There are a couple of steps to the setup.

Step 1: Install and Enable the Bluetooth Service

[elatov@klaptop ~]$ sudo yum install bluez bluez-libs

After it’s installed you should see the following:

[elatov@klaptop ~]$ rpm -qa | grep bluez

After the package is installed it should be automatically enabled to be started up on boot.

[elatov@klaptop ~]$ sudo service bluetooth status
Redirecting to /bin/systemctl status bluetooth.service
bluetooth.service - Bluetooth Manager
Loaded: loaded (/usr/lib/systemd/system/bluetooth.service; enabled)
Active: active (running) since Sun, 16 Sep 2012 11:13:11 -0600; 26min ago
Main PID: 589 (bluetoothd)
CGroup: name=systemd:/system/bluetooth.service
└ 589 /usr/sbin/bluetoothd -n

If for some reason the service was not auto started after the install and wasn’t setup to start on boot up, run the following to start the service and to enable the service to start on boot:

[elatov@klaptop ~]$sudo service bluetooth enable
[elatov@klaptop ~]$sudo service bluetooth start

Step 2: Enable HID2HCI

From the Fedora “Documentation/Bluetooth”:

Q: My Dell/Apple laptop (or Logitech dongle) is supposed to have Bluetooth built-in, but doesn’t show up.

A: You’ll need to un-comment the line HID2HCI_ENABLE=true in the /etc/sysconfig/bluetooth file. Start the bluetooth service again with service bluetooth restart as root (or restart your machine) and the Bluetooth device should now be available.

Note: this is not a configuration option in Fedora 11 (updates), and later versions, it is automatic. For Fedora 16 and later, you will need to install the bluez-hid2hci package to enable this feature.

[elatov@klaptop ~]$ sudo yum install bluez-hid2hci

After it’s installed you should see the following packages:

[elatov@klaptop ~]$ rpm -qa | grep bluez

If you want more information on how Bluetooth interacts with HID, I would recommend reading “Manage HID Bluetooth devices in Linux

Step 3: Confirm your Bluetooth Device on your Laptop is Enabled and Available

Check to see if lsusb shows the device:

[elatov@klaptop ~]$ lsusb | grep Blue
Bus 003 Device 002: ID 0a5c:4500 Broadcom Corp. BCM2046B1 USB 2.0 Hub (part of BCM2046 Bluetooth)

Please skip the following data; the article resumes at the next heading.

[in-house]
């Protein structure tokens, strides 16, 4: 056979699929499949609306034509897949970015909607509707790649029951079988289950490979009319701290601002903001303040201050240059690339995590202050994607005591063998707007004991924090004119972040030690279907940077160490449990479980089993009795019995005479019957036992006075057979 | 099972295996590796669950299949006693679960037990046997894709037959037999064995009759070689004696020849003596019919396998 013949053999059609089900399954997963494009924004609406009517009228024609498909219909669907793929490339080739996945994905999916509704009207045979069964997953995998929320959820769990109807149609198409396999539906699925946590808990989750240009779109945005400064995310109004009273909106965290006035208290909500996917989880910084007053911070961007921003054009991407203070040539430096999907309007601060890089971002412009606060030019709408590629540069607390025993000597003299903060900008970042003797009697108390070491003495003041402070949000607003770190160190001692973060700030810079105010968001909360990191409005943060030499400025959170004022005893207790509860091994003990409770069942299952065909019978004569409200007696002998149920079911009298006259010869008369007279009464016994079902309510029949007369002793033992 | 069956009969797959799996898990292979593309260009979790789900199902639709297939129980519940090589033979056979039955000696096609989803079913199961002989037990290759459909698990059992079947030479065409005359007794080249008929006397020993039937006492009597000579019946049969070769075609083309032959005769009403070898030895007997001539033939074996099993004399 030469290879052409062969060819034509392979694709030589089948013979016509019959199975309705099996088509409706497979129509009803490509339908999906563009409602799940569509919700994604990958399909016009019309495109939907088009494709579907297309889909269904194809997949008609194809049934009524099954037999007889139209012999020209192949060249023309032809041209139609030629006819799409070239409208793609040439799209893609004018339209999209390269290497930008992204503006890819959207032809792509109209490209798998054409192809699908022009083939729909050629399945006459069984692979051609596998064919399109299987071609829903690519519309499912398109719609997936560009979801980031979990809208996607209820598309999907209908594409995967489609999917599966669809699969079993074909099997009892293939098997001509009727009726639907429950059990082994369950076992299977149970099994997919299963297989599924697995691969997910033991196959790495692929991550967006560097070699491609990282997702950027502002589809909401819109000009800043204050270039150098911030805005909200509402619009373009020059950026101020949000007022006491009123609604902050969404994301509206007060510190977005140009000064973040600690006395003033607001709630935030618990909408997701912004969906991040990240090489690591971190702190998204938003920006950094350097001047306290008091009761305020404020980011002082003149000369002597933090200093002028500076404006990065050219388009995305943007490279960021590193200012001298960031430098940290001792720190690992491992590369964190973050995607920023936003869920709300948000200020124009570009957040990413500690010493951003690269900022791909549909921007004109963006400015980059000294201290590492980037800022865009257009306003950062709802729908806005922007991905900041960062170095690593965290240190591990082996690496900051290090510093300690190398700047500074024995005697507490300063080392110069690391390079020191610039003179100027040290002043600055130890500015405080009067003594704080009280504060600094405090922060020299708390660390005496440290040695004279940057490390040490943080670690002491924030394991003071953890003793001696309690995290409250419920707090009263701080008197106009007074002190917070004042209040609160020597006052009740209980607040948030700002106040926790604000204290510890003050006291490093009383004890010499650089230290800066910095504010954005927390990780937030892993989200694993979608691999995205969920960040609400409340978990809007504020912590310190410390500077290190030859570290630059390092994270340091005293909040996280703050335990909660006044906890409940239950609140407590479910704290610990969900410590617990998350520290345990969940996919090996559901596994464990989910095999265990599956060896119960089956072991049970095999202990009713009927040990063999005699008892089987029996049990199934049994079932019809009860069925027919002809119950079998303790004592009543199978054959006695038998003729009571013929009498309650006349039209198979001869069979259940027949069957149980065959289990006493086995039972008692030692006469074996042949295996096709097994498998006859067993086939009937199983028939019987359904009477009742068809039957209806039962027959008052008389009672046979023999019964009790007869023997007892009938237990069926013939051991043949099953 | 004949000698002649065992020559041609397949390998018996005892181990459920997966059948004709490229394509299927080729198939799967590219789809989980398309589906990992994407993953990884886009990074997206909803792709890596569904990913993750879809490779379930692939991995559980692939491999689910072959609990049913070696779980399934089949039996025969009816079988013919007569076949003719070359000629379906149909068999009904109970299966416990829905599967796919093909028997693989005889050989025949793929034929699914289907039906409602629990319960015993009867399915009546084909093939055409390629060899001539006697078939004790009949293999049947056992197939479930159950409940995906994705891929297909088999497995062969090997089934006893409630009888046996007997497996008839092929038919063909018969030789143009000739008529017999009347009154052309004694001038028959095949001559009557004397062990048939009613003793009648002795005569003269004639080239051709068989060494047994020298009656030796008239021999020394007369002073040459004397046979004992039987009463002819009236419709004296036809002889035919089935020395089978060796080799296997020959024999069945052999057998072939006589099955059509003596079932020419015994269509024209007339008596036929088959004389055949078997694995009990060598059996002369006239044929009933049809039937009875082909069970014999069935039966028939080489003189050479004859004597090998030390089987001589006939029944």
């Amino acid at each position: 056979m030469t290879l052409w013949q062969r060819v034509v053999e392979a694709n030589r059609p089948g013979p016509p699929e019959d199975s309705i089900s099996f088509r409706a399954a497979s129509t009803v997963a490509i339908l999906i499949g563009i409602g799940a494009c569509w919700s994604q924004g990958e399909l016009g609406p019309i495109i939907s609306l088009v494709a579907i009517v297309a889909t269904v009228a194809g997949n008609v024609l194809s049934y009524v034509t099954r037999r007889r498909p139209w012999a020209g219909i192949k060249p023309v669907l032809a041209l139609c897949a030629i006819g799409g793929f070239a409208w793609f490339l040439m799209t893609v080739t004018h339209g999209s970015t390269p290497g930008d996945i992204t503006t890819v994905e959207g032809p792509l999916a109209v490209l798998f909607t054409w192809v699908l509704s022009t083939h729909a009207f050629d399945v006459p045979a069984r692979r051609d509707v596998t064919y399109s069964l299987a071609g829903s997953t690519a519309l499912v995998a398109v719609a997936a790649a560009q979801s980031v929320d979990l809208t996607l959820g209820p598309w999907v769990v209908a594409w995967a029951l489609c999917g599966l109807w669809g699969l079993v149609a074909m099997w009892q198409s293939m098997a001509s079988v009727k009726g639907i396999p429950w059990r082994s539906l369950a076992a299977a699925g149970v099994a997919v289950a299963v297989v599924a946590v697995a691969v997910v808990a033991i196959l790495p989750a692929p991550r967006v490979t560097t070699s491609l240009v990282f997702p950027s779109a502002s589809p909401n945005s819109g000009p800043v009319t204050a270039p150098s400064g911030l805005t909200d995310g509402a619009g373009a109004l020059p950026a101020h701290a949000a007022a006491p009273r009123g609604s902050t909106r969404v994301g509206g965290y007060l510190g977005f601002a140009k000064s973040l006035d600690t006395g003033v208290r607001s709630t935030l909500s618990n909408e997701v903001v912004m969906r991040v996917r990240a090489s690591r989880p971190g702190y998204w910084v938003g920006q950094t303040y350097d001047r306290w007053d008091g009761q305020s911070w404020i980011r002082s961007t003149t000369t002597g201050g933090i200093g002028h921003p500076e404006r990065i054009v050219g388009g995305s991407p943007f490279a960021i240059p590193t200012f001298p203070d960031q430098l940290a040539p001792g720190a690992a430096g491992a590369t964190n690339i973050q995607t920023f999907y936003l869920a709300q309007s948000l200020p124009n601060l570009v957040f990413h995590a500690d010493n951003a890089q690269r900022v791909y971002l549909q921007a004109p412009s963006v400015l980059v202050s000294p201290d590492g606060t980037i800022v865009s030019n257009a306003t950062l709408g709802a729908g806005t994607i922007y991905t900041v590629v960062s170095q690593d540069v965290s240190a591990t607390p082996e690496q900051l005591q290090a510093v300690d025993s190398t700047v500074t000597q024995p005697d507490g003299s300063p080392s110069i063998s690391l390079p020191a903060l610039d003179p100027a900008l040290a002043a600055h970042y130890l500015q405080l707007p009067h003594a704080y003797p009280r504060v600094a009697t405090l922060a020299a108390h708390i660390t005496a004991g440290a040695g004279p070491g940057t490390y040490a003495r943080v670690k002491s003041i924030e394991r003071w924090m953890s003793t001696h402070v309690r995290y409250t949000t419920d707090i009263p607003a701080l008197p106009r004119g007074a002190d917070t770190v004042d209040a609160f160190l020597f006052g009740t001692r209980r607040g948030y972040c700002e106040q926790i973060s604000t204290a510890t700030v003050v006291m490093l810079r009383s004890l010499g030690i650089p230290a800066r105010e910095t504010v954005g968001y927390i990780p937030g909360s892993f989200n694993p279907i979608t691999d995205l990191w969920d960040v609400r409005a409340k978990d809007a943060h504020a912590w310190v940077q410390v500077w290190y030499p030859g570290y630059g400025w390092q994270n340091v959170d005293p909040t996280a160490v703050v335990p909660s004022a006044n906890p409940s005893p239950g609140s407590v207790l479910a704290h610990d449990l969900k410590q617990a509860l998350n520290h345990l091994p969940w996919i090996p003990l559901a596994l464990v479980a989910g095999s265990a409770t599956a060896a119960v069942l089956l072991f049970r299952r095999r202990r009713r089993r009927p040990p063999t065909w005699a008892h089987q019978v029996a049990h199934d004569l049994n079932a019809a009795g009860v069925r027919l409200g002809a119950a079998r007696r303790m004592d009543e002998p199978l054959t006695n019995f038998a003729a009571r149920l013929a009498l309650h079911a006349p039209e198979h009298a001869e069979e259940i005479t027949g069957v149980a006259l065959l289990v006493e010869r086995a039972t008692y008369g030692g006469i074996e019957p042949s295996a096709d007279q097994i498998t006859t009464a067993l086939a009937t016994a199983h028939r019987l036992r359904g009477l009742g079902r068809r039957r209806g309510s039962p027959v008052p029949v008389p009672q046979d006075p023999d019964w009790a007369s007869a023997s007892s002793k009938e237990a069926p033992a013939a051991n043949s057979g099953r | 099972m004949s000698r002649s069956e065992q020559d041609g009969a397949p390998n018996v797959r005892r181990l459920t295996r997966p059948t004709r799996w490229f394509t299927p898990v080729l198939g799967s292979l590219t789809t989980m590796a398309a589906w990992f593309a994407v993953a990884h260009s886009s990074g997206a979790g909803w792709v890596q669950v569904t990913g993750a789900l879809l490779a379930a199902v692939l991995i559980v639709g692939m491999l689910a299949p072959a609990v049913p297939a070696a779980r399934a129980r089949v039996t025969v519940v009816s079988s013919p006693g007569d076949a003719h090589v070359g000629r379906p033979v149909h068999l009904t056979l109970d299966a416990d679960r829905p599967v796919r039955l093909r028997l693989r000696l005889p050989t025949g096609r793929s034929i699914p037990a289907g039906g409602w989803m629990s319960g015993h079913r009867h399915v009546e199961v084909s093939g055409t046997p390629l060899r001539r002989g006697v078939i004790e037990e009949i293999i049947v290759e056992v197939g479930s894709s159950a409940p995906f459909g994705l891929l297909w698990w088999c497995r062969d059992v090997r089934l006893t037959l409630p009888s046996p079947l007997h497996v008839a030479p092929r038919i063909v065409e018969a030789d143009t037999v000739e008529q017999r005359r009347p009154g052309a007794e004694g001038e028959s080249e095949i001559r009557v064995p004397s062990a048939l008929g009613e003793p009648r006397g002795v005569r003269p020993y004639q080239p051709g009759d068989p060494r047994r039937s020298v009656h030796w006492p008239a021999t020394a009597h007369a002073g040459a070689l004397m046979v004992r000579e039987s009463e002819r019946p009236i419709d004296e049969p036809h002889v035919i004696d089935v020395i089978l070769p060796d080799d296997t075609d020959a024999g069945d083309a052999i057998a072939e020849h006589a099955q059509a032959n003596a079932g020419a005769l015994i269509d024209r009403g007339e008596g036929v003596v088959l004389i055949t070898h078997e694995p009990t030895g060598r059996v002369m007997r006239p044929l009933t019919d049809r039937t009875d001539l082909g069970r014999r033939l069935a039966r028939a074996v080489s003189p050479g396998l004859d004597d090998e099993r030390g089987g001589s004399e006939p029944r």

Bus 003 Device 005: ID 413c:8160 Dell Computer Corp. Wireless 365 Bluetooth

Check to make sure the device is enabled:

[elatov@klaptop ~]$ rfkill list
0: phy0: Wireless LAN
   Soft blocked: no
   Hard blocked: no
1: hci0: Bluetooth
   Soft blocked: no
   Hard blocked: no

Make sure the device is up:

[elatov@klaptop ~]$ hciconfig -a
hci0:   Type: BR/EDR  Bus: USB
    BD Address: 50:63:13:91:3A:AC  ACL MTU: 1021:8  SCO MTU: 64:1
    RX bytes:2870608 acl:158715 sco:0 events:777 errors:0
    TX bytes:8986 acl:322 sco:0 commands:246 errors:0
    Features: 0xff 0xff 0x8f 0xfe 0x9b 0xff 0x79 0x83
    Packet type: DM1 DM3 DM5 DH1 DH3 DH5 HV1 HV2 HV3
    Link mode: SLAVE ACCEPT
    Name: ''
    Class: 0x400100
    Service Classes: Telephony
    Device Class: Computer, Laptop
    HCI Version: 2.1 (0x4)  Revision: 0x50ad
    LMP Version: 2.1 (0x4)  Subversion: 0x423d
    Manufacturer: Broadcom Corporation (15)

Lastly make sure the device is available with hcitool:

[elatov@klaptop ~]$ hcitool dev
   hci0 50:63:13:91:3A:AC

Step 4: Put the Keyboard in Discoverable Mode and Ensure you Can See it

From “Bluetooth: How to set up your Apple Wireless Keyboard

Now pair the keyboard with the computer:

  1. Press and release the On/Off switch to turn on your wireless keyboard.
  2. The green LED should begin blinking if the keyboard is not already paired and connected to another computer. The blinking LED indicates that the keyboard is in the discoverable mode. If you don’t pair your keyboard with your Mac within three minutes, the indicator light and keyboard will turn off to preserve battery life. If this happens, press the On/Off switch to turn your keyboard on again.

Note: If the LED doesn’t turn on, make sure you have good batteries in the keyboard and that they are properly installed.

While you see the blinking LED, check to see if you can discover the keyboard: